Kathryn Koehler

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Saliency models have been frequently used to predict eye movements made during image viewing without a specified task (free viewing). Use of a single image set to systematically compare free viewing to other tasks has never been performed. We investigated the effect of task differences on the ability of three models of saliency to predict the performance of(More)
We search for objects in environments that provide multiple cues to guide our attention. Contextual information facilitates object recognition and guides eye movement behavior (Biederman, 1972; Loftus & Mackworth, 1978; but see Henderson & Hollingworth, 1999). Current research either does not precisely define different types of contextual information(More)
Even with great advances in machine vision, animals are still unmatched in their ability to visually search complex scenes. Animals from bees [1, 2] to birds [3] to humans [4-12] learn about the statistical relations in visual environments to guide and aid their search for targets. Here, we investigate a novel manner in which humans utilize rapidly acquired(More)
The effect of face inversion has been heavily studied, whereas fewer studies have investigated inversion in scenes. We investigated the influence of scene inversion on decisions and contextual guidance of eye movements during visual search. A saccade contingent display termination paradigm was used to assess the temporal dynamics of the effect. Observers(More)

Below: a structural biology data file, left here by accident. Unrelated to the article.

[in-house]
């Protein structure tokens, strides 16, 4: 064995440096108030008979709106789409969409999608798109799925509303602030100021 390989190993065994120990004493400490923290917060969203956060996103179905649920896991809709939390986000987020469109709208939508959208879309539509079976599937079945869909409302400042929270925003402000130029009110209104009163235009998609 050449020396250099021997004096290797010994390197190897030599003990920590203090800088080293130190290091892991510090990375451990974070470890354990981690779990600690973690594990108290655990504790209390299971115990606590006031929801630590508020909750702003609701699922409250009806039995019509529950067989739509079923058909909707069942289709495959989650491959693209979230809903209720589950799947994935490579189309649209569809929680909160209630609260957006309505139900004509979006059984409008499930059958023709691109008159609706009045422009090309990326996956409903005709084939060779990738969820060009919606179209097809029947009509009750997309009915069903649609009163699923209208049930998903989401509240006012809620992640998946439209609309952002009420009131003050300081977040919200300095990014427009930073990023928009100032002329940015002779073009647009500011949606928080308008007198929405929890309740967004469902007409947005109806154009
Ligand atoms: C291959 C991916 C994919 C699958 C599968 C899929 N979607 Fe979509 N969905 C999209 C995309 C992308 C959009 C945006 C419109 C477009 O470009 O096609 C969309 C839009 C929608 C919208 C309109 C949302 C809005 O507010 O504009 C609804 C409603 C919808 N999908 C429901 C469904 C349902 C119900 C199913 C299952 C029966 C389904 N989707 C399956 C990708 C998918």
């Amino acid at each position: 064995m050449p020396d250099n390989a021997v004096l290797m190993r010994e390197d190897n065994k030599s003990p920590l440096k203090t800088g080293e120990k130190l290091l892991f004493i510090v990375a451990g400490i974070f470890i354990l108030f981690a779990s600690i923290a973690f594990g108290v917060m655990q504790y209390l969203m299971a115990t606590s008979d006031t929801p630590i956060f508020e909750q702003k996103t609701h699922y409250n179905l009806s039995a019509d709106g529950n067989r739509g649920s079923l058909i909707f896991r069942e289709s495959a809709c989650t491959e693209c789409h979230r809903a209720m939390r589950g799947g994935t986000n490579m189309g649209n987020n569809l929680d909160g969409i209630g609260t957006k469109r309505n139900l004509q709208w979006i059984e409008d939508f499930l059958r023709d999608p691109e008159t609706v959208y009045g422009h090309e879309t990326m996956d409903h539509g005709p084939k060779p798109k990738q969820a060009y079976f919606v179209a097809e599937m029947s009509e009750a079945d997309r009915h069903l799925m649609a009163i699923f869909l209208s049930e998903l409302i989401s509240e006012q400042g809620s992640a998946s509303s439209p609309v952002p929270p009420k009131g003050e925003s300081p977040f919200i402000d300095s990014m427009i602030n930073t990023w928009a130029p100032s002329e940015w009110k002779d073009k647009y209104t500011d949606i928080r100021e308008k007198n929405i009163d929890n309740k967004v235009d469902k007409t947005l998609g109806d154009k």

Although the facilitation of visual search by contextual information is well established, there is little understanding of the independent contributions of different types of contextual cues in scenes. Here we manipulated 3 types of contextual information: object co-occurrence, multiple object configurations, and background category. We isolated the(More)
Scene context is known to facilitate object recognition and guide visual search, but little work has focused on isolating image-based cues and evaluating their contributions to eye movement guidance and search performance. Here, we explore three types of contextual cues (a co-occurring object, the configuration of other objects, and the superordinate(More)
How faces change across lengthy time periods and whether the changing appearance of a face functions as an identity category was investigated in two experiments. In Experiment 1, the faces of 15 individuals were multidimensionally scaled at each of seven age epochs (roughly <6 months to 75 years of age) and correlated with the same persons, but at different(More)
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